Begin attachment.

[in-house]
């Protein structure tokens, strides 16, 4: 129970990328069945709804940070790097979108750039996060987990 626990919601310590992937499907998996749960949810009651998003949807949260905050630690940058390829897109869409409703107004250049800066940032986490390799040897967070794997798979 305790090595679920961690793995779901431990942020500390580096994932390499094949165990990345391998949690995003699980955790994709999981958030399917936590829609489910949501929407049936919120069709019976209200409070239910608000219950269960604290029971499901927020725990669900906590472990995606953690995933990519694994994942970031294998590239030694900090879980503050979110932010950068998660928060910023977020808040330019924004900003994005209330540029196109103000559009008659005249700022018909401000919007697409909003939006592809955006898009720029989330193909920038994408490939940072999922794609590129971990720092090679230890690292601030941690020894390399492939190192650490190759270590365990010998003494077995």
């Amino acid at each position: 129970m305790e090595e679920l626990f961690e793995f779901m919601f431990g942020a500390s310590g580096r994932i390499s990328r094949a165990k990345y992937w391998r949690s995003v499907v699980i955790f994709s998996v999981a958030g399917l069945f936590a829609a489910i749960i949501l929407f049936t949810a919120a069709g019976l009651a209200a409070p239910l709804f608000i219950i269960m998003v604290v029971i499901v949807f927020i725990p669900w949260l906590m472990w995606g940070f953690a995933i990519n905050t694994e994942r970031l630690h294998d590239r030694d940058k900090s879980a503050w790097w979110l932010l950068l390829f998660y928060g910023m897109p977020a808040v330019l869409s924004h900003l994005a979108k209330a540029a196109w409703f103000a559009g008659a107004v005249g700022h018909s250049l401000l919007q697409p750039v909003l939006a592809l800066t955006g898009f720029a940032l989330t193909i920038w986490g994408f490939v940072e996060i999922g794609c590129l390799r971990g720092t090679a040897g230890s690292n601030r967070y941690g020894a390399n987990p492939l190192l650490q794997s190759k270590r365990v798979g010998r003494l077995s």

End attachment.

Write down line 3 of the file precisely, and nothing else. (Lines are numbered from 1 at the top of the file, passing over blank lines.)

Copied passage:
């Amino acid at each position: 129970m305790e090595e679920l626990f961690e793995f779901m919601f431990g942020a500390s310590g580096r994932i390499s990328r094949a165990k990345y992937w391998r949690s995003v499907v699980i955790f994709s998996v999981a958030g399917l069945f936590a829609a489910i749960i949501l929407f049936t949810a919120a069709g019976l009651a209200a409070p239910l709804f608000i219950i269960m998003v604290v029971i499901v949807f927020i725990p669900w949260l906590m472990w995606g940070f953690a995933i990519n905050t694994e994942r970031l630690h294998d590239r030694d940058k900090s879980a503050w790097w979110l932010l950068l390829f998660y928060g910023m897109p977020a808040v330019l869409s924004h900003l994005a979108k209330a540029a196109w409703f103000a559009g008659a107004v005249g700022h018909s250049l401000l919007q697409p750039v909003l939006a592809l800066t955006g898009f720029a940032l989330t193909i920038w986490g994408f490939v940072e996060i999922g794609c590129l390799r971990g720092t090679a040897g230890s690292n601030r967070y941690g020894a390399n987990p492939l190192l650490q794997s190759k270590r365990v798979g010998r003494l077995s």